Our university system values quantity over quality, promoting policies that pack campuses full of students (using tens of millions in tuition waivers, among other policies, to accomplish it) while exercising very little control over academic outcomes.

Which brings me to my second point: The cost for this poor performance is accelerating both for the taxpayers and students. Even with some modest adjustments made to higher ed budgets in the House to slow down spending growth, the university system is getting a windfall from this legislature which is even larger than the windfalls they received in previous sessions (you really have to ask where all the additional money is going when you see that enrollment growth is relatively flat):

highered

And all this state spending has done little to hold tuition in check. Tuition has roughly doubled at most of the state’s institutions over the last decade, with in-state students carrying the brunt of the increases:

chart_1 (1)

In short, we’re getting poor academic outcomes from a university system for which costs to both taxpayers and students are skyrocketing. And when the current State Board of Higher Education, along with the chancellor they hired, tries to act as something more than a rubber stamp for the status quo, the university presidents flex their political muscle and thwart the efforts.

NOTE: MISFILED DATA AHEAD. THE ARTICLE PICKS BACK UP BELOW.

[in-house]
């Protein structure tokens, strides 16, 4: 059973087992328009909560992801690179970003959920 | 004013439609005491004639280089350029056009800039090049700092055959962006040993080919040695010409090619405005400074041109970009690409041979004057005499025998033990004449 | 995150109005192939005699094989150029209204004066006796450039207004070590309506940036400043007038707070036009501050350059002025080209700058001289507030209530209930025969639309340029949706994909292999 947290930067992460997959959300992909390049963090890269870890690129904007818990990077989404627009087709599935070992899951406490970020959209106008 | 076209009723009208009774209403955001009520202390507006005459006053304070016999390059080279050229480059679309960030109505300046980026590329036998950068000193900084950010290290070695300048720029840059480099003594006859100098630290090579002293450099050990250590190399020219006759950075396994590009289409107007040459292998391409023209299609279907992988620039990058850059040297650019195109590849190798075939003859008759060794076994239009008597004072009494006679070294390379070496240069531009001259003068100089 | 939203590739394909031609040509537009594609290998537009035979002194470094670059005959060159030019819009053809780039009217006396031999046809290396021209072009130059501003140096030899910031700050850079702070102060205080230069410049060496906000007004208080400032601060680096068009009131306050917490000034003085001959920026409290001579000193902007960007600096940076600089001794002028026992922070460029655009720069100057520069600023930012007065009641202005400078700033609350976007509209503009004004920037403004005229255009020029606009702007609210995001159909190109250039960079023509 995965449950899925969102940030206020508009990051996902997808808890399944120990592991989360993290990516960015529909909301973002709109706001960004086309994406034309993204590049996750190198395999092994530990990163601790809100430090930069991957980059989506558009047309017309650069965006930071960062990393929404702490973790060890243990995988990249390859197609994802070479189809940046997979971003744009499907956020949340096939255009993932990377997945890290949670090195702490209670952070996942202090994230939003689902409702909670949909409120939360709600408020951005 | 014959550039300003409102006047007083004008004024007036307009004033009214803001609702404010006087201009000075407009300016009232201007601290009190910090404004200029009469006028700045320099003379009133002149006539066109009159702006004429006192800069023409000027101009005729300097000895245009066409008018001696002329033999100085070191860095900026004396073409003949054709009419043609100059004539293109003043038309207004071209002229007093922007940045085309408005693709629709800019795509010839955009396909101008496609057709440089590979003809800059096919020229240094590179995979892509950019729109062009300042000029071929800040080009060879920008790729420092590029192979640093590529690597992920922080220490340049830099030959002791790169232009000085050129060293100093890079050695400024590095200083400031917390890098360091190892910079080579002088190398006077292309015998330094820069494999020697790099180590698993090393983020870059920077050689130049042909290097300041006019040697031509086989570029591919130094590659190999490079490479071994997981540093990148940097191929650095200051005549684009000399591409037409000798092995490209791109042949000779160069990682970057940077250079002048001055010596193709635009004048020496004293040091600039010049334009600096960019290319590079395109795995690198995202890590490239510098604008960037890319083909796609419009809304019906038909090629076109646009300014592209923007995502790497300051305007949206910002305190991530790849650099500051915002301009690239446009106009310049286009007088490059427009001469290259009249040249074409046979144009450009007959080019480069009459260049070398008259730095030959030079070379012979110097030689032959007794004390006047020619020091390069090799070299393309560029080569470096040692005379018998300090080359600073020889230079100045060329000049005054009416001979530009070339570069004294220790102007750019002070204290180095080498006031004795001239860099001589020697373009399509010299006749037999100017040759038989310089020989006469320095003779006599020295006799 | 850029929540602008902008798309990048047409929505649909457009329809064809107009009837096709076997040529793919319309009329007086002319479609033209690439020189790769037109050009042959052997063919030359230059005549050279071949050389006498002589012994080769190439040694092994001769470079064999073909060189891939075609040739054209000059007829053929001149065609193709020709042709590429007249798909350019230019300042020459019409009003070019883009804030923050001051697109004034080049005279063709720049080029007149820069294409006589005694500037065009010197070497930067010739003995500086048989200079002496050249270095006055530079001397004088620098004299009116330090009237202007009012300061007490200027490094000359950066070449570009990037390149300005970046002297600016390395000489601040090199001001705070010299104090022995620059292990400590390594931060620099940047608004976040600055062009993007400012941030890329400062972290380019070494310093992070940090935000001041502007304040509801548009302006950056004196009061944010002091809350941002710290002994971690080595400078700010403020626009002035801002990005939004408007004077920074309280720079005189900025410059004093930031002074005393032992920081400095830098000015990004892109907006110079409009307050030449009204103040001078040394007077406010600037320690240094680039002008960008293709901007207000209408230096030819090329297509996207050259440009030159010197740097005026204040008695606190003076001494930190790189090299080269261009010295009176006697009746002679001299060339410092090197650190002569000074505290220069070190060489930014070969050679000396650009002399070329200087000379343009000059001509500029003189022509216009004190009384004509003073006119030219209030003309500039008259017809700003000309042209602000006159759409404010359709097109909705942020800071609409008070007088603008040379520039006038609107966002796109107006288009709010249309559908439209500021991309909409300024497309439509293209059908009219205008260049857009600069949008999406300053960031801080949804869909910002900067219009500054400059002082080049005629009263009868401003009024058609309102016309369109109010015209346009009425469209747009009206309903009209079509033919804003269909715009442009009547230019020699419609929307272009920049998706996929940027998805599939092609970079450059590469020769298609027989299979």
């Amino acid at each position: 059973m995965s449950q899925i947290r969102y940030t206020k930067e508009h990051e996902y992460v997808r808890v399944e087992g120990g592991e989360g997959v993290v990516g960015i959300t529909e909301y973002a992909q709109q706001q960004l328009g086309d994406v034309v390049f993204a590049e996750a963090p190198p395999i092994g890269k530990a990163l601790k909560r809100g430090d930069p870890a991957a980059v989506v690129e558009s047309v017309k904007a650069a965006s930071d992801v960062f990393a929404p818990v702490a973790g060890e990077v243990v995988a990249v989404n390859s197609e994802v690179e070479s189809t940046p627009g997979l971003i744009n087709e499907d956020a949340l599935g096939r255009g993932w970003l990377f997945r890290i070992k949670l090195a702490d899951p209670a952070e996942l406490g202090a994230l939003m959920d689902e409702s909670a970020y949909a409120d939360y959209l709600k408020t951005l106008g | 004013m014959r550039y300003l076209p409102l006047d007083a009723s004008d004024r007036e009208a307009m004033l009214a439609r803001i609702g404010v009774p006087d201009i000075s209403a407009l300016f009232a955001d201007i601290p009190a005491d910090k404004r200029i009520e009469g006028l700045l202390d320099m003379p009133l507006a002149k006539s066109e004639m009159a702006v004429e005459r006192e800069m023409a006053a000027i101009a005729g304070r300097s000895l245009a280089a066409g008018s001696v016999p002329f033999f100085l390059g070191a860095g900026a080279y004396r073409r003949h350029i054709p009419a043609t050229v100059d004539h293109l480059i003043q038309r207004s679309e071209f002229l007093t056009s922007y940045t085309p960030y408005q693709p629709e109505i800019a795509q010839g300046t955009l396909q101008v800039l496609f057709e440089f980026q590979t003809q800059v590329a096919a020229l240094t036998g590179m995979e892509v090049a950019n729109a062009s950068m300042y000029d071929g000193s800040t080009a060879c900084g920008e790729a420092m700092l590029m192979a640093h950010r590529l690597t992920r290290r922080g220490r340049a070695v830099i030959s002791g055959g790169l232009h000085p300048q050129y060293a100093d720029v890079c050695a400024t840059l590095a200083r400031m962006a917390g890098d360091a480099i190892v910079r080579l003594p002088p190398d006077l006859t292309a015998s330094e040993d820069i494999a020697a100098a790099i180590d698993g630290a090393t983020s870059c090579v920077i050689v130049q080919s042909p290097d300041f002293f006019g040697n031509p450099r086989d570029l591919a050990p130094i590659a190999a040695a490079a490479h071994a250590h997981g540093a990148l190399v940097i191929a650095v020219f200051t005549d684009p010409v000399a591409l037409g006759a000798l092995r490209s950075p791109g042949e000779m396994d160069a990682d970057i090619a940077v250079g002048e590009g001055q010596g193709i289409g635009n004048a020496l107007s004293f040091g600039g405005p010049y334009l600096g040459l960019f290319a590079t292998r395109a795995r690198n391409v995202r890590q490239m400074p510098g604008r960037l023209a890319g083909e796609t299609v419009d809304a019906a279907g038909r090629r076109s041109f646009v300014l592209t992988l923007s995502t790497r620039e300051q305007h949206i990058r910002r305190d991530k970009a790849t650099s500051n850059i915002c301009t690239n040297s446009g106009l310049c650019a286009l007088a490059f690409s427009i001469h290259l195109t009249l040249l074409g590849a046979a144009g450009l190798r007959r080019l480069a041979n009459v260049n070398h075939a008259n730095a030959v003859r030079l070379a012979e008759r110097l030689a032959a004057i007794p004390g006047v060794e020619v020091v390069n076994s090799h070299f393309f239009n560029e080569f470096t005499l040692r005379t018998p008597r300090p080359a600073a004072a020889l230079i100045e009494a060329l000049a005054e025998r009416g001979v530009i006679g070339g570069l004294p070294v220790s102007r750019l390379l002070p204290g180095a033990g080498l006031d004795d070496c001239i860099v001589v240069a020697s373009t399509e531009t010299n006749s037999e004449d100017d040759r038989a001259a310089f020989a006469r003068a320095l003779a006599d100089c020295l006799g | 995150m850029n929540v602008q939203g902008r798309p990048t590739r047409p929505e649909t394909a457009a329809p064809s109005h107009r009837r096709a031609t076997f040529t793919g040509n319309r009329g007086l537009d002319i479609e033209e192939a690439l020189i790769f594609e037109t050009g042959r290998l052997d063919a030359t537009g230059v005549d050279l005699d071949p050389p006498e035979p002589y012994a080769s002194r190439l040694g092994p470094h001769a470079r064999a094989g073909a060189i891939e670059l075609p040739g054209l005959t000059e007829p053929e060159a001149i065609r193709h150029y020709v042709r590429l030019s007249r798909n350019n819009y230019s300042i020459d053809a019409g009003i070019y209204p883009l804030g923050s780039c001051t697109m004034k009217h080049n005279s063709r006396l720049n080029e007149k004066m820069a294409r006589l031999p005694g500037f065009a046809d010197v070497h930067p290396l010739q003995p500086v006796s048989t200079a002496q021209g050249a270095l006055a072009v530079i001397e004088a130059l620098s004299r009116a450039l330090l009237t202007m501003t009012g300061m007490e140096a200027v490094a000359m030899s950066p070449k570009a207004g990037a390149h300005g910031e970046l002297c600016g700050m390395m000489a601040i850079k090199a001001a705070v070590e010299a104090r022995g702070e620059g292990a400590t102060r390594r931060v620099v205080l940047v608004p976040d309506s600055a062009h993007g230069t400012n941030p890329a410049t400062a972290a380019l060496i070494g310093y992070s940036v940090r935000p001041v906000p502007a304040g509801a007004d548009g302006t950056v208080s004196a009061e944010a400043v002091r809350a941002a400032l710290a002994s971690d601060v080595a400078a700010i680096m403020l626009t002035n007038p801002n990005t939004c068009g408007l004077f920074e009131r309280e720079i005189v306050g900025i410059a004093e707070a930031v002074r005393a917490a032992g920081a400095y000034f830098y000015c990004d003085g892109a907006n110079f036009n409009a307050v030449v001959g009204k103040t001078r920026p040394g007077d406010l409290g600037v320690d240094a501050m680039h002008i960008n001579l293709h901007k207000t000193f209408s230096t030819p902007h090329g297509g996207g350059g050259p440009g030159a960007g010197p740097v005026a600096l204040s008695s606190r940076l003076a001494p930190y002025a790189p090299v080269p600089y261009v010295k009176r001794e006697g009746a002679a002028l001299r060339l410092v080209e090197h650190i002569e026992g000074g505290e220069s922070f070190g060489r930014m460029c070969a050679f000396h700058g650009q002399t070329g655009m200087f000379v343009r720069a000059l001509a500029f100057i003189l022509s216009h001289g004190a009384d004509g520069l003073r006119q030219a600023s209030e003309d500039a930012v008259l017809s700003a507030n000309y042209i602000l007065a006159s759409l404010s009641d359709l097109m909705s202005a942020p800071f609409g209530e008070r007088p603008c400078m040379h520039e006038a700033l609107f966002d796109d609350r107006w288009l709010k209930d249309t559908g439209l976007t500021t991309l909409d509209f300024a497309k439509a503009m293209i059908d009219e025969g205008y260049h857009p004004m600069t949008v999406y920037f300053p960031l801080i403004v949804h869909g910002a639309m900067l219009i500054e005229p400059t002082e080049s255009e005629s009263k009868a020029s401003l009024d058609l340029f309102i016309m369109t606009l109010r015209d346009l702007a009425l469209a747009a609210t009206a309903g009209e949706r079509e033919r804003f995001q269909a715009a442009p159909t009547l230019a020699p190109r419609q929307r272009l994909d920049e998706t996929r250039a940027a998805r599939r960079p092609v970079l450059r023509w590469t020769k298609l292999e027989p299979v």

Just so we’re clear, after two years in which the university system has been guilty of lying to the legislature, perpetrating diploma fraud on a massive scale and generally performing in a subpar manner the legislature is going to reward that system with a huge budget increase and no reform.

Shameful.

Rob Port is the editor of SayAnythingBlog.com. In 2011 he was a finalist for the Watch Dog of the Year from the Sam Adams Alliance and winner of the Americans For Prosperity Award for Online Excellence. In 2013 the Washington Post named SAB one of the nation's top state-based political blogs, and named Rob one of the state's best political reporters. He writes a weekly column for several North Dakota newspapers, and also serves as a policy fellow for the North Dakota Policy Council.